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The Star decides to attack MMP again.

Quite remarkably, the Toronto Star has decided to attack MMP a 2nd time within a week in their editorial section and again recommend it be rejected. This time in their editorial, they decided to stay away from charging there would be “appointed MPP’s”, a feature of their column last week, but they repeated the “unstable government” theme, as well as the fear of radical fringe parties holding the legislature hostage.

I’m not going to get into attacking their charges; they’ve used the same stuff before which has been easily refuted – what I find of interest is that they are so concerned about MMP that despite some polls showing it won’t likely pass, they felt the need to attack it again. I believe the clue to the reasoning behind this is in their last sentence of this editorial: Our system does not need a “fix,” because it isn’t broken. They have indicated in this column (and last week’s) that the Star editors have no desire for electoral reform of ANY kind, and I believe they want the “status quo” vote to be so overwhelming, that it will end any talk of electoral reform for at least a decade. At least with the Globe, they indicated that they like MMP, just not this particular version of it – and they advocated another go at it. The Star has become the status-quo champion on the other hand – a disappointment from a normally progressive-minded paper.

11 comments to The Star decides to attack MMP again.

  • Notice that Aaron is  cutting and pasting this nonsense all over, but only on Pro-MMP blogs? Oh gosh and he is against MMP!

    Aaron, the referendum is tomorrow. Get over it.

  • I hope someone contacts rat bastard Frank Klee’s who has put out several paid advertisements in the ERA Banner against MMP durring the course of the election.His adds were definately paid advertisements against MMP and probably against the election act ruling, it they get heavy with bloggers they had better get on the asses of candidates like Klees.

  • Dan

    I doubt that Ontario would rule differently, given how important precedent is to our legal system.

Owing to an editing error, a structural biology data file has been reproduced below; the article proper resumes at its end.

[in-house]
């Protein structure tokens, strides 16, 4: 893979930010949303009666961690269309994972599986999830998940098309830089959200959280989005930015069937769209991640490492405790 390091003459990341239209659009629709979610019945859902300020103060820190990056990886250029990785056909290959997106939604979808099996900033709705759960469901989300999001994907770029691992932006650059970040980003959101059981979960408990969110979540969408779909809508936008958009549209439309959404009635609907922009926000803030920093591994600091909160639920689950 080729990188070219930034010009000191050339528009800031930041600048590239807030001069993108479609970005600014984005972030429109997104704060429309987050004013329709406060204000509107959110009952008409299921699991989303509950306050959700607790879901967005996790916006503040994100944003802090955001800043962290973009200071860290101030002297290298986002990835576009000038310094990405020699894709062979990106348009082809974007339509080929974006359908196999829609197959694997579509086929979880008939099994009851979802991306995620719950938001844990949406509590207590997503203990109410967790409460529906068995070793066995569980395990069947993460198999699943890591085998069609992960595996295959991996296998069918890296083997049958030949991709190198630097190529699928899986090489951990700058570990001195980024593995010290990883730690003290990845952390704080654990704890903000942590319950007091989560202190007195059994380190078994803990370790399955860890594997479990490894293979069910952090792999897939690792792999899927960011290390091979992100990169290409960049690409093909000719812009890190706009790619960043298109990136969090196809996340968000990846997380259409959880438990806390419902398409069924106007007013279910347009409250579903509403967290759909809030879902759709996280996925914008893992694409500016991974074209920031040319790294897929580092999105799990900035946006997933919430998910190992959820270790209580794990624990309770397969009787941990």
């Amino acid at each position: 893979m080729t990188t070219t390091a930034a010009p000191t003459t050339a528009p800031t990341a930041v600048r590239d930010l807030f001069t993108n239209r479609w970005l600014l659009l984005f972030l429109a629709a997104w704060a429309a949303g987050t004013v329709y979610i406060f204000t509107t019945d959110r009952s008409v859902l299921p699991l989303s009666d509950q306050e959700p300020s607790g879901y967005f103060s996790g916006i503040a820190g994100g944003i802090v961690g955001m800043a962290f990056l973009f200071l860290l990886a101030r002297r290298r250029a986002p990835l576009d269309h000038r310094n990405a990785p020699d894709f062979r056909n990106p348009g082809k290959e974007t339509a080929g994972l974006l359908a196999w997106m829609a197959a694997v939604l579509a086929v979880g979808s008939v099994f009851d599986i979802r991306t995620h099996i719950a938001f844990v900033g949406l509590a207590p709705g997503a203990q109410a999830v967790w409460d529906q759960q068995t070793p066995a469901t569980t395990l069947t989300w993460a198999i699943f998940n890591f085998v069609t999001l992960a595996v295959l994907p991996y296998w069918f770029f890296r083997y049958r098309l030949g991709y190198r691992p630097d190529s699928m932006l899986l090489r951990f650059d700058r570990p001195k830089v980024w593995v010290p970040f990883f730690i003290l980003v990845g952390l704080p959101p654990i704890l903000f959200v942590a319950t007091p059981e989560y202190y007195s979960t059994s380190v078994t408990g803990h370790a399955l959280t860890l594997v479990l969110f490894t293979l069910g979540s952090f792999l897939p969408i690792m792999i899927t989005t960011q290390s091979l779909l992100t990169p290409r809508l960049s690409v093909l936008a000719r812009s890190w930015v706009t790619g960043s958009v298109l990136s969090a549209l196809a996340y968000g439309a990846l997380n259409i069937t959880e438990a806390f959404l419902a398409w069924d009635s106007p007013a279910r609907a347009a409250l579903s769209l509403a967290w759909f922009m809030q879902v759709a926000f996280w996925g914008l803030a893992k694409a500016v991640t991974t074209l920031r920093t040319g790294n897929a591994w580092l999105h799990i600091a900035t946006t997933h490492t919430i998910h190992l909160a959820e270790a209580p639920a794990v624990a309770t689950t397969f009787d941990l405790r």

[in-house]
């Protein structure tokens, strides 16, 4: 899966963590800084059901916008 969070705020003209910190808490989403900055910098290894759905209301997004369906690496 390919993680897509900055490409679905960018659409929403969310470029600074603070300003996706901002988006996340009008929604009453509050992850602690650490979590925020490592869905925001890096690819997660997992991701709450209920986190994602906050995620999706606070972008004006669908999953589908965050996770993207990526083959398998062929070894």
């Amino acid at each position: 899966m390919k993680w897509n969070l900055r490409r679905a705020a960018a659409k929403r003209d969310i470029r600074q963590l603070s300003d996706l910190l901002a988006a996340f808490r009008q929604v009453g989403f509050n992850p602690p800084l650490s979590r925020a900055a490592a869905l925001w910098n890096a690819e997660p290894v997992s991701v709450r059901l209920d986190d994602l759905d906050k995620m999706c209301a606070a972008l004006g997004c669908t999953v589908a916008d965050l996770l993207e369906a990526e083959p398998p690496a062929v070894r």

• Jim

    This has come up before with the previous federal election.

    Elections Canada ruled that "political blogs are a form of free expression, not political advertising."

    Granted, Elections Ontario could come to a different conclusion – but, I highly doubt it.

  • Dan

    Scott,

    Let us know what they say, I’d be curious to hear/read it.

  • If you or anyone else interprets the sections of the law differently, then so be it.  As I say, I am merely providing information.  If you choose to ignore that information, that is your choice.

  • Informed, or trying to intimidate everyone into silence?

    I guess we’ll see which one it is, since I’m already in contact with Elections Ontario about this.

  • I am simply keeping bloggers informed of the relevant election law.   Especially those who are going to be bound by the proposed code of conduct for prog blogs.   I leave it to Elections Ontario to decide what is in violation of their regulations.  I would hate to see good blogs get in trouble out of ignorance of election laws. 

  • Are you trying to imply I can’t talk about this editorial, Aaron? Are you also writing to the Star, admonishing them for attacking MMP yet again?

  • Lord Kitchener's Own

    How did Al Franken describe these kinds of things again?

    I believe it was "lies, and the lying liars that tell them".

    Sigh.

  • Please note the rules dictated by Elections Ontario:
    From Section 1:
    “referendum advertising” means advertising in any broadcast, print, electronic or other medium that, (a) has the purpose of promoting a particular result in the referendum, and (b) appears during the referendum period,From Section 17:(2)  No person or entity shall arrange for or consent to referendum advertising that appears during the blackout period. O. Reg. 211/07, s. 17 (2). (3)  No broadcaster or publisher shall allow a referendum advertisement to appear during the blackout period. O. Reg. 211/07, s. 17 (3).

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